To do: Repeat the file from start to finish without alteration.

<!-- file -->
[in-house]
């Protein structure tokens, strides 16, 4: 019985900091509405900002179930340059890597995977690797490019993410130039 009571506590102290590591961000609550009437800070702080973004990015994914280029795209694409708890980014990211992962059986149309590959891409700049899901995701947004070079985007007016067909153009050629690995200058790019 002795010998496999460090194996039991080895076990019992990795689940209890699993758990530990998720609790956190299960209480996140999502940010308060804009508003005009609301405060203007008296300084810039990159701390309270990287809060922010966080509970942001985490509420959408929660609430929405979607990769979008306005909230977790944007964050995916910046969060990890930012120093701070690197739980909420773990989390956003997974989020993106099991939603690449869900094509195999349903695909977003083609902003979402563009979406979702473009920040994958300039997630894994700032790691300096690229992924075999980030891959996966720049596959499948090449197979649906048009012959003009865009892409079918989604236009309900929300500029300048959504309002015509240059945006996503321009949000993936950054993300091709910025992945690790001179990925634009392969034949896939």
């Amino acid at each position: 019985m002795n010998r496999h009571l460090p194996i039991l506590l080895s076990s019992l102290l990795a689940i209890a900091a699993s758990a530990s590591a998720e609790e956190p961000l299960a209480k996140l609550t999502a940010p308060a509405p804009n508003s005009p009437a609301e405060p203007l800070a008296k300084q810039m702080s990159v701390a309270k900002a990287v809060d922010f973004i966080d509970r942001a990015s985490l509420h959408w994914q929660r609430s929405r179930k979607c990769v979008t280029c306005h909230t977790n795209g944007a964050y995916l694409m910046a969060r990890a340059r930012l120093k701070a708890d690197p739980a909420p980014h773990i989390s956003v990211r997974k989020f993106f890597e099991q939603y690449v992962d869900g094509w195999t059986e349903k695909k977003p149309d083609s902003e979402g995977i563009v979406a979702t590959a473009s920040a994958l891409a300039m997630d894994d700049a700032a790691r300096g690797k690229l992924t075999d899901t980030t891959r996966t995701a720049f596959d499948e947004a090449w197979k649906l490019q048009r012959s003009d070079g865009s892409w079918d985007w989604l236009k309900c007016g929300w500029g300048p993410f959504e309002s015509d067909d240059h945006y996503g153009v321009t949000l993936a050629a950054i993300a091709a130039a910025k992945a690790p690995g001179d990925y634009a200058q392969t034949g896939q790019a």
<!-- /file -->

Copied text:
[in-house]
């Protein structure tokens, strides 16, 4: 019985900091509405900002179930340059890597995977690797490019993410130039 009571506590102290590591961000609550009437800070702080973004990015994914280029795209694409708890980014990211992962059986149309590959891409700049899901995701947004070079985007007016067909153009050629690995200058790019 002795010998496999460090194996039991080895076990019992990795689940209890699993758990530990998720609790956190299960209480996140999502940010308060804009508003005009609301405060203007008296300084810039990159701390309270990287809060922010966080509970942001985490509420959408929660609430929405979607990769979008306005909230977790944007964050995916910046969060990890930012120093701070690197739980909420773990989390956003997974989020993106099991939603690449869900094509195999349903695909977003083609902003979402563009979406979702473009920040994958300039997630894994700032790691300096690229992924075999980030891959996966720049596959499948090449197979649906048009012959003009865009892409079918989604236009309900929300500029300048959504309002015509240059945006996503321009949000993936950054993300091709910025992945690790001179990925634009392969034949896939």
């Amino acid at each position: 019985m002795n010998r496999h009571l460090p194996i039991l506590l080895s076990s019992l102290l990795a689940i209890a900091a699993s758990a530990s590591a998720e609790e956190p961000l299960a209480k996140l609550t999502a940010p308060a509405p804009n508003s005009p009437a609301e405060p203007l800070a008296k300084q810039m702080s990159v701390a309270k900002a990287v809060d922010f973004i966080d509970r942001a990015s985490l509420h959408w994914q929660r609430s929405r179930k979607c990769v979008t280029c306005h909230t977790n795209g944007a964050y995916l694409m910046a969060r990890a340059r930012l120093k701070a708890d690197p739980a909420p980014h773990i989390s956003v990211r997974k989020f993106f890597e099991q939603y690449v992962d869900g094509w195999t059986e349903k695909k977003p149309d083609s902003e979402g995977i563009v979406a979702t590959a473009s920040a994958l891409a300039m997630d894994d700049a700032a790691r300096g690797k690229l992924t075999d899901t980030t891959r996966t995701a720049f596959d499948e947004a090449w197979k649906l490019q048009r012959s003009d070079g865009s892409w079918d985007w989604l236009k309900c007016g929300w500029g300048p993410f959504e309002s015509d067909d240059h945006y996503g153009v321009t949000l993936a050629a950054i993300a091709a130039a910025k992945a690790p690995g001179d990925y634009a200058q392969t034949g896939q790019a």